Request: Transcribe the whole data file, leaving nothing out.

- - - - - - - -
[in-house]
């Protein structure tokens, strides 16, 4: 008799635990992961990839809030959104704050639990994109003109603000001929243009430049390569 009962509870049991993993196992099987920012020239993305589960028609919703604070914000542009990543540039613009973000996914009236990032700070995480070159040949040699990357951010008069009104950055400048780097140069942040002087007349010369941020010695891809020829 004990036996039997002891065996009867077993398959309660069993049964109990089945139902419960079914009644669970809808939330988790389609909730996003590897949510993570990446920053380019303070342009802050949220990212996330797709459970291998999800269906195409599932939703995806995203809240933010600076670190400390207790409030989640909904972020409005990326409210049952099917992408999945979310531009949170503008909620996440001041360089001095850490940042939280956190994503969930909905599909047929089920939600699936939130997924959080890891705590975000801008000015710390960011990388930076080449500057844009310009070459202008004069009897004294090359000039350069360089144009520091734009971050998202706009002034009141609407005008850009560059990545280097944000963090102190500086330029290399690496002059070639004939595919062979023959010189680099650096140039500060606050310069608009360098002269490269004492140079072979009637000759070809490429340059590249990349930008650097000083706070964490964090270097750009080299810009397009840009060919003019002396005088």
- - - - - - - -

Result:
[in-house]
């Protein structure tokens, strides 16, 4: 008799635990992961990839809030959104704050639990994109003109603000001929243009430049390569 009962509870049991993993196992099987920012020239993305589960028609919703604070914000542009990543540039613009973000996914009236990032700070995480070159040949040699990357951010008069009104950055400048780097140069942040002087007349010369941020010695891809020829 004990036996039997002891065996009867077993398959309660069993049964109990089945139902419960079914009644669970809808939330988790389609909730996003590897949510993570990446920053380019303070342009802050949220990212996330797709459970291998999800269906195409599932939703995806995203809240933010600076670190400390207790409030989640909904972020409005990326409210049952099917992408999945979310531009949170503008909620996440001041360089001095850490940042939280956190994503969930909905599909047929089920939600699936939130997924959080890891705590975000801008000015710390960011990388930076080449500057844009310009070459202008004069009897004294090359000039350069360089144009520091734009971050998202706009002034009141609407005008850009560059990545280097944000963090102190500086330029290399690496002059070639004939595919062979023959010189680099650096140039500060606050310069608009360098002269490269004492140079072979009637000759070809490429340059590249990349930008650097000083706070964490964090270097750009080299810009397009840009060919003019002396005088």